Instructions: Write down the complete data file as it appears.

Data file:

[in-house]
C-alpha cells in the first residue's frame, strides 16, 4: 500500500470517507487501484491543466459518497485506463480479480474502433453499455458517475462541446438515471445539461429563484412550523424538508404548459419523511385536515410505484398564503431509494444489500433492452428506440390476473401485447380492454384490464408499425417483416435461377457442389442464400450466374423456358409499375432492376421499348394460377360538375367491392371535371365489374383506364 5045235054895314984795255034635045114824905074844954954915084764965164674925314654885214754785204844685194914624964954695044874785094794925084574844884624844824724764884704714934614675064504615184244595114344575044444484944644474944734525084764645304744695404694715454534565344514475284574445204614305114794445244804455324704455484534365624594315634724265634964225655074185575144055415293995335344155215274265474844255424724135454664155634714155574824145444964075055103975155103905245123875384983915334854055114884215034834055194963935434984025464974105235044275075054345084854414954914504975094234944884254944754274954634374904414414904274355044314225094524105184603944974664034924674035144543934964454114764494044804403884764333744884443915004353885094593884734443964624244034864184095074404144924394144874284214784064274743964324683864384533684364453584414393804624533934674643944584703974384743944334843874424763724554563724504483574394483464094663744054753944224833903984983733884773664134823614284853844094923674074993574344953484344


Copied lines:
[in-house]
C-alpha cells in the first residue's frame, strides 16, 4: 500500500470517507487501484491543466459518497485506463480479480474502433453499455458517475462541446438515471445539461429563484412550523424538508404548459419523511385536515410505484398564503431509494444489500433492452428506440390476473401485447380492454384490464408499425417483416435461377457442389442464400450466374423456358409499375432492376421499348394460377360538375367491392371535371365489374383506364 5045235054895314984795255034635045114824905074844954954915084764965164674925314654885214754785204844685194914624964954695044874785094794925084574844884624844824724764884704714934614675064504615184244595114344575044444484944644474944734525084764645304744695404694715454534565344514475284574445204614305114794445244804455324704455484534365624594315634724265634964225655074185575144055415293995335344155215274265474844255424724135454664155634714155574824145444964075055103975155103905245123875384983915334854055114884215034834055194963935434984025464974105235044275075054345084854414954914504975094234944884254944754274954634374904414414904274355044314225094524105184603944974664034924674035144543934964454114764494044804403884764333744884443915004353885094593884734443964624244034864184095074404144924394144874284214784064274743964324683864384533684364453584414393804624533934674643944584703974384743944334843874424763724554563724504483574394483464094663744054753944224833903984983733884773664134823614284853844094923674074993574344953484344